This chapter includes agencies and plans that focus on areas of new development, and as a result not all entities and projects have significant renewal programs. Renewal needs in this Service Area predominantly fall under the purview of the Port. Yerba Buena Gardens renewals are addressed in the General Government Service Area.
Port of San Francisco
Consistent with the Port Commission’s commitment to investing in renewal of Port resources and guided by the priorities laid forth in the Waterfront Land Use Plan, the Port invests at least 20 percent of its annual budget into facility renewals. This work maintains existing resources and, when possible, makes un-leased properties fit for leasing, thus increasing the Port's revenue-generating capacity. Repairing the Port's pier structures is necessary to ensure: 1) the continued safe operation of pier superstructures and buildings; 2) the preservation of lease revenues; and 3) the extension of the economic life of the Port's pier and marginal wharf assets.
Many large renewal projects are designed by Port Engineering staff and performed by contractors. Maintenance of the Pier substructures, the deck and piles that make up the piers, is done primarily by Port staff, which analysis indicated was the most cost-effective delivery method. With two new crews of pile workers funded in the current Capital Budget, the rate of pier repair in this Capital Plan period will increase.
Maintenance dredging ensures the proper depth of berths at the Port’s piers so that they remain suitable for water traffic. Dredging makes up 21 percent of the Port's average annual capital renewal investment in the most recent Capital Budget. Maintenance dredging is necessary for the continued operation of Port maritime facilities by keeping the Port's berths and channels at navigable depths, including sites where the Port has contractual obligations with shipping lines and operators.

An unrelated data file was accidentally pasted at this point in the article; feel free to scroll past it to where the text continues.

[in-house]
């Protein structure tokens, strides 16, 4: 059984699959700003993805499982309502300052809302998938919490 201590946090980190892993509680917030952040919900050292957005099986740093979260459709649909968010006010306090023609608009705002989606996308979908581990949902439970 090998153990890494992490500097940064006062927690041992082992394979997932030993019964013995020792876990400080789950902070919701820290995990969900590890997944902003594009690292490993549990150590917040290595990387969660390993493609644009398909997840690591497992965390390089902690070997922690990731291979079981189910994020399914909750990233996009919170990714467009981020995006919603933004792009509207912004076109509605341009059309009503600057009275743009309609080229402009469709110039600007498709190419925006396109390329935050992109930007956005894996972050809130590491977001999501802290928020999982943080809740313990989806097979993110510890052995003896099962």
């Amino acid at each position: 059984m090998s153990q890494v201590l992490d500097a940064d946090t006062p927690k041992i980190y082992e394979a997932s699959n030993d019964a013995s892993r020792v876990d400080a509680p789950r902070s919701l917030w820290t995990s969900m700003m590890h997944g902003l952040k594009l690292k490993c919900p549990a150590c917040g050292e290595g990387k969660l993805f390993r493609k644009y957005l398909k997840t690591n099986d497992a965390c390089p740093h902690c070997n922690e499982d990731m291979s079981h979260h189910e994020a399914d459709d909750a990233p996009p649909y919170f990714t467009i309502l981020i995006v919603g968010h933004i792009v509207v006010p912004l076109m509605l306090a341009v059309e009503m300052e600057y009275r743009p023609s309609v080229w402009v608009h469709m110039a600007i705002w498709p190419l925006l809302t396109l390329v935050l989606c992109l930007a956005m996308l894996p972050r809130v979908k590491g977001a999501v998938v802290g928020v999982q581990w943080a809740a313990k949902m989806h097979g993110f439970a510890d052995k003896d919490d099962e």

The one-time cost category primarily captures non-cyclical needs, which are typically driven by changes in code requirements. Such work includes items like closure of the dumpsite at Pier 94 and many structures at Pier 70. For these structures, partial rehabilitation is not a viable option, and any rehabilitation will trigger substantial seismic work. Until they are rehabilitated and enter a capital maintenance cycle, the entire rehabilitation cost or the cost for demolition of these buildings are modeled as one-time costs. Demolition costs are included for a limited number of structures at Pier 70, as they no longer provide utility to the Port or its mission.
The Port’s Engineering Division regularly conducts inspections of all Port facilities and categorizes the condition of more than 350 structures, including piers, wharves, and buildings. The 2016 engineering report lists 34 facilities as yellow-tagged, which Port staff recommend be repaired in the near future to avoid being shut down and 20 facilities as red-tagged (restricted access, unsafe, poor structural condition). Consistent with the Port’s capital budget investment criteria, revenue-generating yellow-tagged facilities will receive priority in future capital planning and allocation decisions. While some of the red-tagged facilities may never be repaired, others may still be brought back into productive use with sufficient capital investment.